News and knowhow for farmers

Association training farmers on commercial rabbit production

Rabbit machakos

The Rabbit Breeders Association of Kenya is training farmers on commercial production of rabbits in a bid to help them diversify their sources of income at time when maize grown by over 70 per cent of farmers in the country is recording a decline in prices.

The company conducts monthly trainings at the Christian Industrial Training College with the aim of educating farmers’ on the best breeds, slaughtering procedures and value addition.

Each training session costs Sh2,000 with farmers being awarded with certificates afterwards and recruited to rear rabbits.

“We are looking for farmers to rear rabbits and we will buy them at Sh400 per kilo for rabbit delivery to slaughter house, or Sh200 per kilo live weight,” said Peter Waiganjo, the Chairperson of RABAK.  

Rabbits offer healthy white meat which has a lower fat content of about six grams for every 100g compared to beef which has 18.3g and pork which has 8.2g.

The association has so far conducted more than five trainings since the beginning of the year on value addition on sausage & meat loaf processing at Jomo Kenyatta University of Agriculture & Technology (JKUAT). RABAK is also working with other stakeholders on skins value addition which will translate into more money in the pocket for the Rabbit farmer.

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Chinchilla rabbit breed. Courtesy

Rabbits reach slaughter weight at three months and full maturity at five months.

The animals derive their feed requirements entirely from greens and each female can reproduce four times a year with an average of eight kits per kindling.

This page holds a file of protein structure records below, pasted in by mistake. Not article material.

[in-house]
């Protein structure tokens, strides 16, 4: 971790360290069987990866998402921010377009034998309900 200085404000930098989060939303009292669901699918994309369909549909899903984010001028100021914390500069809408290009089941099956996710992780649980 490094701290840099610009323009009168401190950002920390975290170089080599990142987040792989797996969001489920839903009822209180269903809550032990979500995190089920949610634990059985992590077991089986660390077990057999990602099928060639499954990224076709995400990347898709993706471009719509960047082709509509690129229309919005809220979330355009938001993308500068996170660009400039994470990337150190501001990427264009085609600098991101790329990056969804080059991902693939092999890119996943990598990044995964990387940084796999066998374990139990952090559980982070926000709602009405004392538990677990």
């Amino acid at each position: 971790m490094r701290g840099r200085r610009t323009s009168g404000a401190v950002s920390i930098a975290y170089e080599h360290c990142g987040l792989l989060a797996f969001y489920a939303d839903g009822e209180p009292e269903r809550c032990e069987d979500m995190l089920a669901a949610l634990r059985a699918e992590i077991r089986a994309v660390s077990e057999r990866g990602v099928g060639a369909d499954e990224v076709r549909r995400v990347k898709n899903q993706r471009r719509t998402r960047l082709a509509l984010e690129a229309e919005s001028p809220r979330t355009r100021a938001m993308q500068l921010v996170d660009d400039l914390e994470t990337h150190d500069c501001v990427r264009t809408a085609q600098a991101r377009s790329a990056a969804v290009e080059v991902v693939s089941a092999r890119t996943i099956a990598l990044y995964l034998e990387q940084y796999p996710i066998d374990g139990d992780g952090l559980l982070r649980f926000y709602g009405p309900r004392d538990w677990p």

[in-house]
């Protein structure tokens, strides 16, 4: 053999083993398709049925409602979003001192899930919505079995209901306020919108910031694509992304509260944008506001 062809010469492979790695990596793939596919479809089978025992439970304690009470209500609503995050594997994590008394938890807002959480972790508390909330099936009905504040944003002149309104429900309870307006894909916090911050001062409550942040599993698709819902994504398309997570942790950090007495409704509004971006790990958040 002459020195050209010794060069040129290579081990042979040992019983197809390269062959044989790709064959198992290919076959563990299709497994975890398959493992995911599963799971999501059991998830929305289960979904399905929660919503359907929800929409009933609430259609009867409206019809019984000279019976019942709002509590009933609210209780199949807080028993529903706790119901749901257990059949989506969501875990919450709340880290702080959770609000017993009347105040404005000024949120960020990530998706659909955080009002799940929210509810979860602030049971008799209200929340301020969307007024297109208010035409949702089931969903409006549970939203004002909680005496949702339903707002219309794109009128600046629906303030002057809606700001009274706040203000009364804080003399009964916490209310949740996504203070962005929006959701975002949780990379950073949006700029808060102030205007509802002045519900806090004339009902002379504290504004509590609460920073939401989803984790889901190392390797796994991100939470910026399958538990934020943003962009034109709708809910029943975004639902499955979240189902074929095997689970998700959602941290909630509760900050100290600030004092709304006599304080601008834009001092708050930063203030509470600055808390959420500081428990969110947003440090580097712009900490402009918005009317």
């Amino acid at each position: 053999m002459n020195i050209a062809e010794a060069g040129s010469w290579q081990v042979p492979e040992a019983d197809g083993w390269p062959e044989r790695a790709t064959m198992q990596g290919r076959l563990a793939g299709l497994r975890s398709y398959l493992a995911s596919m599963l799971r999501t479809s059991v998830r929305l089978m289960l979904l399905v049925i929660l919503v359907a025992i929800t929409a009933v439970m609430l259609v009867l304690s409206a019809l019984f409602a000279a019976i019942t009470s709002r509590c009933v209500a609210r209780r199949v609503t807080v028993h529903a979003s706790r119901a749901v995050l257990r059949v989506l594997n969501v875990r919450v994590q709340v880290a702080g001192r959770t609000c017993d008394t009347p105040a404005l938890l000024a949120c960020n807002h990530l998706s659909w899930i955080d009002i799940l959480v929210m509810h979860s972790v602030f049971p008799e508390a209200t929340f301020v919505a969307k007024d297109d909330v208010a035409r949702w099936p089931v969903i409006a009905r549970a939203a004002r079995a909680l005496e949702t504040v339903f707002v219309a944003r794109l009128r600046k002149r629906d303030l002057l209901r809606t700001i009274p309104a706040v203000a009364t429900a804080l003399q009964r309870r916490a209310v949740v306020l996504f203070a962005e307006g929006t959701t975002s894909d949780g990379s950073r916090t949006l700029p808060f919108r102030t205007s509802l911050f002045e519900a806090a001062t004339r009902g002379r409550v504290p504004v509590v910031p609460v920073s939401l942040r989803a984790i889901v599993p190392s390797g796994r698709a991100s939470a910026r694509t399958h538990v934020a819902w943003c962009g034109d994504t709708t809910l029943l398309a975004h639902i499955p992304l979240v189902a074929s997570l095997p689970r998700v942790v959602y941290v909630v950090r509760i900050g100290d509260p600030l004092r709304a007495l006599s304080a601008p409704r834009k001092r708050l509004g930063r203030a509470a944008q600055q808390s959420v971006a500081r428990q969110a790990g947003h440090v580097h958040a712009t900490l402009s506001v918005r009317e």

Rabbit meat is recommended for a variety of health specific specialty diets such as diabetes, gouts and hypertension amongst others.

Farmers using rabbit urine in production save on pesticide and fertiliser costs as the liquid offer major nutrients required by crops.

According to the Kenya Agriculture and Livestock Research Organization, 84.8 per cent of rabbit production in the country is done by small scale farmers. The sector has been growing steadily over the last five years.

The main breeds kept are New Zealand white (29 per cent), crossbreeds (24 per cent), Californian white (12 per cent), Chinchilla (11.5 per cent), Dutch (eight per cent), Flemish giant (5.5 per cent) and French Lop (4 per cent).

Contact officials –
a) Peter Waiganjo – Chairman – +254 (0) 721 21 90 92
b) John Gitachu – vice Chairman – +254(0)700 63 84 54
c) Peter Macharia – Organizing Secretary – +254722 27 75 23
d) Mrs. Grace Njihia – Secretary – +254 (0) 721 64 32 00
e) Joseph Mwaniki – Treasurer – +254 (0)715 06 94 51

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